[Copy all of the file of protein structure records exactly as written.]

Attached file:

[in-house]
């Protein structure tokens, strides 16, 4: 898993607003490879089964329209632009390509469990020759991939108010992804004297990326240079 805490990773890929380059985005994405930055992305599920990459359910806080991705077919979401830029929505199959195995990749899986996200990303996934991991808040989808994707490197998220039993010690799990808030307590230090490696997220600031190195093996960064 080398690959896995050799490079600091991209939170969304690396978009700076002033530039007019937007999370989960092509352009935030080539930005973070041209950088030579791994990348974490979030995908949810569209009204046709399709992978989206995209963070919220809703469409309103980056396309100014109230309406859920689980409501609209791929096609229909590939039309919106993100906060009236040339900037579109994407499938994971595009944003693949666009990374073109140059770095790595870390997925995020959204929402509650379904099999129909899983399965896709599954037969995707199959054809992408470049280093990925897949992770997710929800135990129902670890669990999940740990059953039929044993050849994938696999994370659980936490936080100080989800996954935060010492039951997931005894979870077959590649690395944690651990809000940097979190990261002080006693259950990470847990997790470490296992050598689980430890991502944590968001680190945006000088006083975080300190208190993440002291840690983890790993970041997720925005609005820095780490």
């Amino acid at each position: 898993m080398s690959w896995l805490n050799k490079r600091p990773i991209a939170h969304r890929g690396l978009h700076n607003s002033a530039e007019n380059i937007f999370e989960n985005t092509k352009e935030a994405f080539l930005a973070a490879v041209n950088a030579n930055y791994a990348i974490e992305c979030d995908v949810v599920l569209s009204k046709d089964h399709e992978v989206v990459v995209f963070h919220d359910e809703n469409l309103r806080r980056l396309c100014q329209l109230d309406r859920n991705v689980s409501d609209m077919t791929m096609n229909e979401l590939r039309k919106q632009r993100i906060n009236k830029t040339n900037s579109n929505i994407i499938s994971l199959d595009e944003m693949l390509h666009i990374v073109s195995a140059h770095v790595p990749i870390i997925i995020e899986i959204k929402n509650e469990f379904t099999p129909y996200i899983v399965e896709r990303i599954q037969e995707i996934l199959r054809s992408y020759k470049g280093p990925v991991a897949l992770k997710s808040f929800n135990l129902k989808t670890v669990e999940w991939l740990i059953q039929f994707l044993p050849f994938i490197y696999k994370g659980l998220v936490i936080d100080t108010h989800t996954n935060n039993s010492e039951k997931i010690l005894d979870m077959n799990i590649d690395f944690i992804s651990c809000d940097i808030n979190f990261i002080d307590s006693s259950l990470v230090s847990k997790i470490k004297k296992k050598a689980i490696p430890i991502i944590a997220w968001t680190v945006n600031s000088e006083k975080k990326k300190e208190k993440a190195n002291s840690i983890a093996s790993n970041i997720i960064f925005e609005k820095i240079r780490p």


[in-house]
């Protein structure tokens, strides 16, 4: 898993607003490879089964329209632009390509469990020759991939108010992804004297990326240079 805490990773890929380059985005994405930055992305599920990459359910806080991705077919979401830029929505199959195995990749899986996200990303996934991991808040989808994707490197998220039993010690799990808030307590230090490696997220600031190195093996960064 080398690959896995050799490079600091991209939170969304690396978009700076002033530039007019937007999370989960092509352009935030080539930005973070041209950088030579791994990348974490979030995908949810569209009204046709399709992978989206995209963070919220809703469409309103980056396309100014109230309406859920689980409501609209791929096609229909590939039309919106993100906060009236040339900037579109994407499938994971595009944003693949666009990374073109140059770095790595870390997925995020959204929402509650379904099999129909899983399965896709599954037969995707199959054809992408470049280093990925897949992770997710929800135990129902670890669990999940740990059953039929044993050849994938696999994370659980936490936080100080989800996954935060010492039951997931005894979870077959590649690395944690651990809000940097979190990261002080006693259950990470847990997790470490296992050598689980430890991502944590968001680190945006000088006083975080300190208190993440002291840690983890790993970041997720925005609005820095780490």
């Amino acid at each position: 898993m080398s690959w896995l805490n050799k490079r600091p990773i991209a939170h969304r890929g690396l978009h700076n607003s002033a530039e007019n380059i937007f999370e989960n985005t092509k352009e935030a994405f080539l930005a973070a490879v041209n950088a030579n930055y791994a990348i974490e992305c979030d995908v949810v599920l569209s009204k046709d089964h399709e992978v989206v990459v995209f963070h919220d359910e809703n469409l309103r806080r980056l396309c100014q329209l109230d309406r859920n991705v689980s409501d609209m077919t791929m096609n229909e979401l590939r039309k919106q632009r993100i906060n009236k830029t040339n900037s579109n929505i994407i499938s994971l199959d595009e944003m693949l390509h666009i990374v073109s195995a140059h770095v790595p990749i870390i997925i995020e899986i959204k929402n509650e469990f379904t099999p129909y996200i899983v399965e896709r990303i599954q037969e995707i996934l199959r054809s992408y020759k470049g280093p990925v991991a897949l992770k997710s808040f929800n135990l129902k989808t670890v669990e999940w991939l740990i059953q039929f994707l044993p050849f994938i490197y696999k994370g659980l998220v936490i936080d100080t108010h989800t996954n935060n039993s010492e039951k997931i010690l005894d979870m077959n799990i590649d690395f944690i992804s651990c809000d940097i808030n979190f990261i002080d307590s006693s259950l990470v230090s847990k997790i470490k004297k296992k050598a689980i490696p430890i991502i944590a997220w968001t680190v945006n600031s000088e006083k975080k990326k300190e208190k993440a190195n002291s840690i983890a093996s790993n970041i997720i960064f925005e609005k820095i240079r780490p």